Spaciticity statistics amongst Spanish MS patients

Spasticity is a feature of altered skeletal muscle performance in muscle tone involving hypertonia; it is also referred to as an unusual "tightness", stiffness, and/or "pull" of muscles.
Clinically spasticity is defined as velocity dependent resistance to stretch, where a lack of inhibition results in excessive contraction of the muscles.
The clinical underpinnings of spasticity in multiple sclerosis could be from poor oxygenation. THIS HOWEVER IS A HYPOTHESIS AND AWAITS VERIFICATION.

Spaciticity statistics amongst Spanish MS patients

Postby » Fri, 11 Jan 2013, 9:48 pm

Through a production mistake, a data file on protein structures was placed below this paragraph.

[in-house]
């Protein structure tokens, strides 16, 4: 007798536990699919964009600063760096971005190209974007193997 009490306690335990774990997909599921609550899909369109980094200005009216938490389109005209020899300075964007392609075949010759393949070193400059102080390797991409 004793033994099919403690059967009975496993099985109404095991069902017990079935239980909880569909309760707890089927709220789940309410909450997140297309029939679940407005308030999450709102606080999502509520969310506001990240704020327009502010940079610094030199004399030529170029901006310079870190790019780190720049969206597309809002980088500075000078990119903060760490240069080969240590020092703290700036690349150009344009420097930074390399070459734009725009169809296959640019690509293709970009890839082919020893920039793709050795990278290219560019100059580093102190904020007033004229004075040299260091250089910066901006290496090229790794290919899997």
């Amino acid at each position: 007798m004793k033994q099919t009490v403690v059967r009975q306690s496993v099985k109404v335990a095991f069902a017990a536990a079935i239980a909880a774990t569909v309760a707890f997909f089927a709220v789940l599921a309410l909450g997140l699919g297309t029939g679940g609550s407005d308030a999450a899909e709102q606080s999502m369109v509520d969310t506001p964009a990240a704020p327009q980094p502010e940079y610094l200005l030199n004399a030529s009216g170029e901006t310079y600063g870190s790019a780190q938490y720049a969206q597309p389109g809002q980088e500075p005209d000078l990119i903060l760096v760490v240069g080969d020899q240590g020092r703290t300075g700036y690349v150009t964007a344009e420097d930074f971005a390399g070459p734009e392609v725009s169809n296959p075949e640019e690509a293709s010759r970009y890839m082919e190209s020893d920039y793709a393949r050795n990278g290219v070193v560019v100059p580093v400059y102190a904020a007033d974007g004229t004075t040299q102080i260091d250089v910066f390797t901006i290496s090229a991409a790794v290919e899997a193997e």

"Information regarding the epidemiology of spasticity in patients with multiple sclerosis (MS) in Spain is limited. This cross-sectional survey-based study was undertaken to evaluate the symptoms, severity and consequences of MS-related spasticity (MSS), and to estimate the prevalence of MSS overall and according to the degree of severity (mild/moderate/severe). Adult MS patients (n = 8463) from the two main Spanish MS patients' associations were asked to complete a web-based questionnaire. 2627 responses were received of which 2029 were valid for analysis. Two-thirds were for women. The mean age of respondents was 40.2 years and the mean MS duration was 8.7 years. MSS was reported by 65.7% of respondents with 40% of these rating it as moderate/severe. MS patients with spasticity experienced more symptoms (including greater difficulty walking), consumed more healthcare resources (including care and rehabilitation sessions), and had a higher degree of disability than patients without spasticity. There was a significant correlation between increasing severity of spasticity and worsening of symptoms."
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